(This was originally prepared for External Services Division of All India Radio, broadcast on June 25th 2018.)
The adverse trade relations between US and China are increasingly becoming a global irritant, especially when security and trade issues are hard to disentangle in the contemporary global scenario. The trade war between the U.S. and China can reach its peak, as US President Donald Trump is now threatening to impose tariffs on about $ 450 billion of Chinese imports, which is about 90 per cent of what the US imported in 2017. Given Mr. Trump’s focus on US “trade deficits”, it is reported that he may announce another round of tariff restrictions on June 30, 2018 on high technology investment restrictions. With this, the trade war is not just about trade, but it is also a “tech war” and a “manufacturing war”.
To add to this, China’s Central Bank, the People’s Bank of China (PBOC), has freed up around US $ 100 billion as the trade war escalates. China’s central bank has said that it would cut the reserve requirement ratio (the share of deposits lenders must put aside with the PBOC, for commercial banks) by half a percentage point from July 5 to free up around US $ 76.86 billion. Although the statement did not mention China’s trade row with the United States, or its recently released weaker economic indicators, this move is a “targeted operation” aimed at supporting the weak Chinese economy, against the backdrop of escalating US-China trade war. The reduction in the reserve ratio will come into effect a day before the US President Donald Trump’s additional tariffs on Chinese products are due to be implemented.
China’s central bank through this move also signalled that it is not in a “Fed (US Federal Reserve) way” to increase the policy rates, and not in a mood of “interest rate defense”. The Fed has increased the policy rate which could end up costly to its economic growth against the backdrop of the trade tensions between US and key trading partners as China, the EU, Canada and Mexico.
There could be other channels than just tariff to engage in trade war as well. For instance, Apple and GM led firms operating in China wouldn’t be impacted by tariffs, so imposing new limits on US firms operating in China could happen. China reiterated that it will use “a combination of quantitative and qualitative measures” to strike back at the US.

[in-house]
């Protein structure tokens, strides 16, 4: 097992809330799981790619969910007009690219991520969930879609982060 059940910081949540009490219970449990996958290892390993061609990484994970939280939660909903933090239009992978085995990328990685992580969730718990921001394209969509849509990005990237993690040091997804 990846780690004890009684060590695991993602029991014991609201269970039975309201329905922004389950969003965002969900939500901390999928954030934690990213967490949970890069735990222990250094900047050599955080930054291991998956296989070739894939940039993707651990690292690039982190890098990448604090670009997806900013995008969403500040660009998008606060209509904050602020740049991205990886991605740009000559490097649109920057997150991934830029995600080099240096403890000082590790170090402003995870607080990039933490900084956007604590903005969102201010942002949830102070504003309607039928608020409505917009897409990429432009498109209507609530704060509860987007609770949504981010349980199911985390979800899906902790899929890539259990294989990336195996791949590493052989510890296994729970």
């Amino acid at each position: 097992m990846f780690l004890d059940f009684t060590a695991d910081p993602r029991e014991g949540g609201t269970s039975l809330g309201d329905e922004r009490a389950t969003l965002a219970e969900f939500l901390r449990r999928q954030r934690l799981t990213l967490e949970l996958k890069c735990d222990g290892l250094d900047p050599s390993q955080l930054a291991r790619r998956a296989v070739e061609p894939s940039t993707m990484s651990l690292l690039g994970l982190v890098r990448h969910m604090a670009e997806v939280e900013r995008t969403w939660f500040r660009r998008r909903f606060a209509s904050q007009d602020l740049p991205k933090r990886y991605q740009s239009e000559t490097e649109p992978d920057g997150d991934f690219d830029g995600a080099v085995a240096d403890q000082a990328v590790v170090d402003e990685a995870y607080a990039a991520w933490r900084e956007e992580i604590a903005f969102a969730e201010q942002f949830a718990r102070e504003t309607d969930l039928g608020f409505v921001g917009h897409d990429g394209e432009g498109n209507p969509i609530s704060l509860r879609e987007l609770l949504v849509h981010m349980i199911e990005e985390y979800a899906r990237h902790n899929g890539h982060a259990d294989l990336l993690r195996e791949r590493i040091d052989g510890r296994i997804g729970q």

To offset the economic drag of US trade war on China, weakening of Chinese currency by 10 per cent depreciation might be a path to increase the net exports at least by about 1.5 percentage points of GDP. But this could also trigger capital outflow from China and further depreciation. So engineering a weaker currency may not be a plausible option, unless China emphasizes on its perennial threat to US that China would sell its Treasury notes. If China alters its portfolio by selling Treasury notes for bills, it can signal a weaker currency to offset the macroeconomic effects of Trump’s tariff hikes. This could result in rising fiscal deficit and a larger requirement of Treasury financing.
India, along with China, has been critical of US’s tariff hike especially in steel and aluminium. The implication of US-China trade war is negligible for India as our macro-economic fundamentals are relatively strong; and policy tools are available to offset any plausible impacts in India. However, if not stemmed early, the hike in tariffs could ultimately hurt the Indian economy especially if foreign portfolio investors pull away from India due to interest rate differentials. Analysts say that India has rightly reacted by increasing its own tariffs on a list of items. India has raised its tariffs as a signal to the US to stem the tariff war, taking into consideration the concerns of emerging nations. Thus the US-China trade war is now reaching a new dimension of “non-tariff strategies” as well.
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